Wednesday, July 10, 2013

Raising Hell / Bryan Dekker

Reviewed by: Pete Barber

Genre: Urban Fantasy

Approximate word count: 55-60,000 words

Kindle  US: YES  UK: YES  Nook: NO  Smashwords: NO  Paper: YES
Click on a YES above to go to appropriate page in Amazon, Barnes & Noble, or Smashwords store


Bryan L Dekker is a longtime resident of Indiana. He has two passions, writing and motorcycles. Raising Hell is his first paranormal thriller, and the first book in the Arcana series.


Nate LaCroux, a powerful wizard, lives as a hermit, shying away from life since his wife’s murder, three years prior. Three days before the convicted murderer is due to die by lethal injection, Nate is summoned to meet with a messenger from the magical order of Arcana. Nate is presented with a scroll, sent from Heaven. When he breaks the first seal, a sequence of events begins to unfold, which may end in the destruction of Earth. The story follows Nate as he learns the meaning of the scroll.


Mages, Faeries, Archangels, God (El), Satan, Giants, Heaven and Hell. Those are the components of the world, and the author has a good grasp on how they all interact and their special powers and limitations. On the face of it, to me, this sounds like a set of ingredients for a tale I’d enjoy. Sadly, though, the execution of the story ruined my chance of becoming engaged with the world.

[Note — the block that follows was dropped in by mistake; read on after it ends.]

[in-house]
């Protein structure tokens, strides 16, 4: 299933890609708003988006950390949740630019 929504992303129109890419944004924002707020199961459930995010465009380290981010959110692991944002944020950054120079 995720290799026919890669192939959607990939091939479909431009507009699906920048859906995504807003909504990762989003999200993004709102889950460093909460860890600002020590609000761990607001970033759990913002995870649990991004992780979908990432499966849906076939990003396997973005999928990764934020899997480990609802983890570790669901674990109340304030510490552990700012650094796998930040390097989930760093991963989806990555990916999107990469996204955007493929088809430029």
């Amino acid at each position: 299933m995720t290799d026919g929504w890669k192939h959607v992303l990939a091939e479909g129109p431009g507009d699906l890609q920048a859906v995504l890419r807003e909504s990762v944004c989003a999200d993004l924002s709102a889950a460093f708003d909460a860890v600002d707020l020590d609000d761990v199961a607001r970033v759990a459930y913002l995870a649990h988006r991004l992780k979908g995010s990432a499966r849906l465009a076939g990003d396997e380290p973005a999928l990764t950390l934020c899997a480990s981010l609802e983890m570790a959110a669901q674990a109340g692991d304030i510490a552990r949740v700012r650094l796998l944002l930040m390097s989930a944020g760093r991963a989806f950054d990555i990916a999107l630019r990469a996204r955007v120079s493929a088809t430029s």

The tale was narrated by the author (omniscient). I was told about the characters, told about their backstory, told about the three partitions (Heaven, Hell and Earth). Told, told, told! Consequently, I never had the enjoyment of experiencing the events through Nate’s eyes, or through any other character’s eyes for that matter.

When the viewpoint changed to one of the characters, it stayed there only for as long as needed for one or two thoughts, then it switched back to exposition, or just as often, back into another character. This book is a head-hopping jamboree.

I stopped counting the typos and grammatical errors once I burst through forty.

Such a shame, because the premise is solid and the characters could be engaging if only they were allowed to speak. The world would be fascinating and cogent, if only it were experienced.

Wait. Is that whimpering I hear? Ah, yes, it’s the sound of a story crying out for an editor.

Format/Typo Issues:

Typos and grammatical issues. I read on Kindle, and the lines were double spaced.

Rating: ** Two stars

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